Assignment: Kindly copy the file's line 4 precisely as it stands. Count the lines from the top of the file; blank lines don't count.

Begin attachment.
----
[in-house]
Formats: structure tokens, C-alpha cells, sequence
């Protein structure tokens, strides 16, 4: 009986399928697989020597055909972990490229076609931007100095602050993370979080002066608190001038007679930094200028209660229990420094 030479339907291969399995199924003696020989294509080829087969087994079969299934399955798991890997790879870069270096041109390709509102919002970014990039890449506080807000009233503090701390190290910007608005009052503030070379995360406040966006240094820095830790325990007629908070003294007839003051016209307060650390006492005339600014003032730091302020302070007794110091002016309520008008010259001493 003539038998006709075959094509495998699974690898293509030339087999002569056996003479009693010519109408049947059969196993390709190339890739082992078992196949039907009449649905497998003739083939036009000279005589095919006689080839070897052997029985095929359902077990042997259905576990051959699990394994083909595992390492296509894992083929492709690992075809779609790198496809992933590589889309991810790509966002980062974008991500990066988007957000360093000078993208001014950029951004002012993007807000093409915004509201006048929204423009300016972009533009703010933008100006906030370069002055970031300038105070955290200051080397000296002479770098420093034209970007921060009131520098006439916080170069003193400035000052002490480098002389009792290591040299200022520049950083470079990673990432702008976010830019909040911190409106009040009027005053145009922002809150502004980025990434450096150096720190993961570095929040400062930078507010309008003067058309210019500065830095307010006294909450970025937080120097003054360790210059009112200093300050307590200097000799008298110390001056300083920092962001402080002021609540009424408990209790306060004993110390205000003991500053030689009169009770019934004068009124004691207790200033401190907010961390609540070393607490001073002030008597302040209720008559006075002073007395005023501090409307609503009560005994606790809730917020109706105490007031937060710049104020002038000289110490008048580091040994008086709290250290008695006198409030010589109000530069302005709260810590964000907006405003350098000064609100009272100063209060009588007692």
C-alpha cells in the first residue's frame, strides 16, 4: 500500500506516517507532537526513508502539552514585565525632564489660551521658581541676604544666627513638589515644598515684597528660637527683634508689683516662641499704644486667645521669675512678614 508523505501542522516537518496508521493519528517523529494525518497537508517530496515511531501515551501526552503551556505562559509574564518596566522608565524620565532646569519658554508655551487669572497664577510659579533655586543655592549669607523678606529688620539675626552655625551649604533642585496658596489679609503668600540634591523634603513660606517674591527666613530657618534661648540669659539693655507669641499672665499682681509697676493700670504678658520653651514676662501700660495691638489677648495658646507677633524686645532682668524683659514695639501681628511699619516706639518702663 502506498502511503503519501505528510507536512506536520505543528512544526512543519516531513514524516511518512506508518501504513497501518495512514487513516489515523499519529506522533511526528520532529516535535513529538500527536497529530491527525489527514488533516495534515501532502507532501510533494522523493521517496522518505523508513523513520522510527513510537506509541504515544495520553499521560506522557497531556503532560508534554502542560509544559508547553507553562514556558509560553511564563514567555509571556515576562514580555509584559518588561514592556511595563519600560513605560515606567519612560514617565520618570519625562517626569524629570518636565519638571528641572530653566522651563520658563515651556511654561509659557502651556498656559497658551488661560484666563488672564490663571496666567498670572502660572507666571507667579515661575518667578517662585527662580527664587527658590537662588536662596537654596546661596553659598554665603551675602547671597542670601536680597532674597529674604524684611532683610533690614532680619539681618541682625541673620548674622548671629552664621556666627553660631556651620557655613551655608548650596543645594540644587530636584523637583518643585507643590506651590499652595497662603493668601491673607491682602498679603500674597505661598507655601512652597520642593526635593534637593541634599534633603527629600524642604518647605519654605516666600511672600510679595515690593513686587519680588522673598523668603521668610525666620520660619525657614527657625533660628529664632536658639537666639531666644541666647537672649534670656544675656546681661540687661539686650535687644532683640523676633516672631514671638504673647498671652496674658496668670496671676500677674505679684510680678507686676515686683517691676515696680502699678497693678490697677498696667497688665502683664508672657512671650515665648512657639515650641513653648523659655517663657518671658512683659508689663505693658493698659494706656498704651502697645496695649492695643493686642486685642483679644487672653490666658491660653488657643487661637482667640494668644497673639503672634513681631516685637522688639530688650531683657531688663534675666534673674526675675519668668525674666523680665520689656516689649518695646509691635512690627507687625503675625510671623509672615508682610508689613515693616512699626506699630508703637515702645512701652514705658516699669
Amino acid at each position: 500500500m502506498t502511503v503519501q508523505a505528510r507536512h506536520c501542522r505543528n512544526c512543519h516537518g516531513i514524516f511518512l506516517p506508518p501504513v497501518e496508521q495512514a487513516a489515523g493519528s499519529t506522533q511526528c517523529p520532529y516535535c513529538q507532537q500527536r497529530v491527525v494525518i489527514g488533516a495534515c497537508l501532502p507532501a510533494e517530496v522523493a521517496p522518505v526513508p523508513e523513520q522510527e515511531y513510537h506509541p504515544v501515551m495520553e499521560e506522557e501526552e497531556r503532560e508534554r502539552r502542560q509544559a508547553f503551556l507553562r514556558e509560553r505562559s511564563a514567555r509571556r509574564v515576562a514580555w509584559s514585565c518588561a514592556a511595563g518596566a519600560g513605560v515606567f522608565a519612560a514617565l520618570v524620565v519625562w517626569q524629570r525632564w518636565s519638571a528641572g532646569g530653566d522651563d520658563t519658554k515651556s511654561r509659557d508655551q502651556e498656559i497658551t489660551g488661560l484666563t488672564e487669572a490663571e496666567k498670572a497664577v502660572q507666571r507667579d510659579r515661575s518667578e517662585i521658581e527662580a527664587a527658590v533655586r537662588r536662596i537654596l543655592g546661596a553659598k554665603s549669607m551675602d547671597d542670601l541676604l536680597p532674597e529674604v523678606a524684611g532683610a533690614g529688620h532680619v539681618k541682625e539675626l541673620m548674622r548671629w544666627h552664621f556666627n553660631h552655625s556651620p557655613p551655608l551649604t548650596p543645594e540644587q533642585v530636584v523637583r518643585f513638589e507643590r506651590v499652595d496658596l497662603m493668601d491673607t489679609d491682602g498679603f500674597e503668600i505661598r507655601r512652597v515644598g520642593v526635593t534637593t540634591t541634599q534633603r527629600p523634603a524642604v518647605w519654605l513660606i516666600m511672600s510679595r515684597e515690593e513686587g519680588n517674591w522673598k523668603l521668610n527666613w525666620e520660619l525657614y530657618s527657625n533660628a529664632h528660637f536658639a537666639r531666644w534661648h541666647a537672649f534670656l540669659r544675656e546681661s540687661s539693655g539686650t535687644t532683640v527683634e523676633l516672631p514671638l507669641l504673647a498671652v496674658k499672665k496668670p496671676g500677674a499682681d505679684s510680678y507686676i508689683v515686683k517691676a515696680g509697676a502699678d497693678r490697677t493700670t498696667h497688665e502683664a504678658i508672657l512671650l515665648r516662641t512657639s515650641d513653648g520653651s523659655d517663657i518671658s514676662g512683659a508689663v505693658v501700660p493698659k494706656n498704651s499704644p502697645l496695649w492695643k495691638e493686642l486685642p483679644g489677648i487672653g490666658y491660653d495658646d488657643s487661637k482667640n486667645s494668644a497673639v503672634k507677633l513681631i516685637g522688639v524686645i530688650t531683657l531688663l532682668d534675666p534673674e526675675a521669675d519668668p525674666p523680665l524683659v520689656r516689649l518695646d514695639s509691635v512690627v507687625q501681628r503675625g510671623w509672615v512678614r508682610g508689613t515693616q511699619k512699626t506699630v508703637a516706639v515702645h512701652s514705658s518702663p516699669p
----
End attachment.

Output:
C-alpha cells in the first residue's frame, strides 16, 4: 500500500506516517507532537526513508502539552514585565525632564489660551521658581541676604544666627513638589515644598515684597528660637527683634508689683516662641499704644486667645521669675512678614 508523505501542522516537518496508521493519528517523529494525518497537508517530496515511531501515551501526552503551556505562559509574564518596566522608565524620565532646569519658554508655551487669572497664577510659579533655586543655592549669607523678606529688620539675626552655625551649604533642585496658596489679609503668600540634591523634603513660606517674591527666613530657618534661648540669659539693655507669641499672665499682681509697676493700670504678658520653651514676662501700660495691638489677648495658646507677633524686645532682668524683659514695639501681628511699619516706639518702663 502506498502511503503519501505528510507536512506536520505543528512544526512543519516531513514524516511518512506508518501504513497501518495512514487513516489515523499519529506522533511526528520532529516535535513529538500527536497529530491527525489527514488533516495534515501532502507532501510533494522523493521517496522518505523508513523513520522510527513510537506509541504515544495520553499521560506522557497531556503532560508534554502542560509544559508547553507553562514556558509560553511564563514567555509571556515576562514580555509584559518588561514592556511595563519600560513605560515606567519612560514617565520618570519625562517626569524629570518636565519638571528641572530653566522651563520658563515651556511654561509659557502651556498656559497658551488661560484666563488672564490663571496666567498670572502660572507666571507667579515661575518667578517662585527662580527664587527658590537662588536662596537654596546661596553659598554665603551675602547671597542670601536680597532674597529674604524684611532683610533690614532680619539681618541682625541673620548674622548671629552664621556666627553660631556651620557655613551655608548650596543645594540644587530636584523637583518643585507643590506651590499652595497662603493668601491673607491682602498679603500674597505661598507655601512652597520642593526635593534637593541634599534633603527629600524642604518647605519654605516666600511672600510679595515690593513686587519680588522673598523668603521668610525666620520660619525657614527657625533660628529664632536658639537666639531666644541666647537672649534670656544675656546681661540687661539686650535687644532683640523676633516672631514671638504673647498671652496674658496668670496671676500677674505679684510680678507686676515686683517691676515696680502699678497693678490697677498696667497688665502683664508672657512671650515665648512657639515650641513653648523659655517663657518671658512683659508689663505693658493698659494706656498704651502697645496695649492695643493686642486685642483679644487672653490666658491660653488657643487661637482667640494668644497673639503672634513681631516685637522688639530688650531683657531688663534675666534673674526675675519668668525674666523680665520689656516689649518695646509691635512690627507687625503675625510671623509672615508682610508689613515693616512699626506699630508703637515702645512701652514705658516699669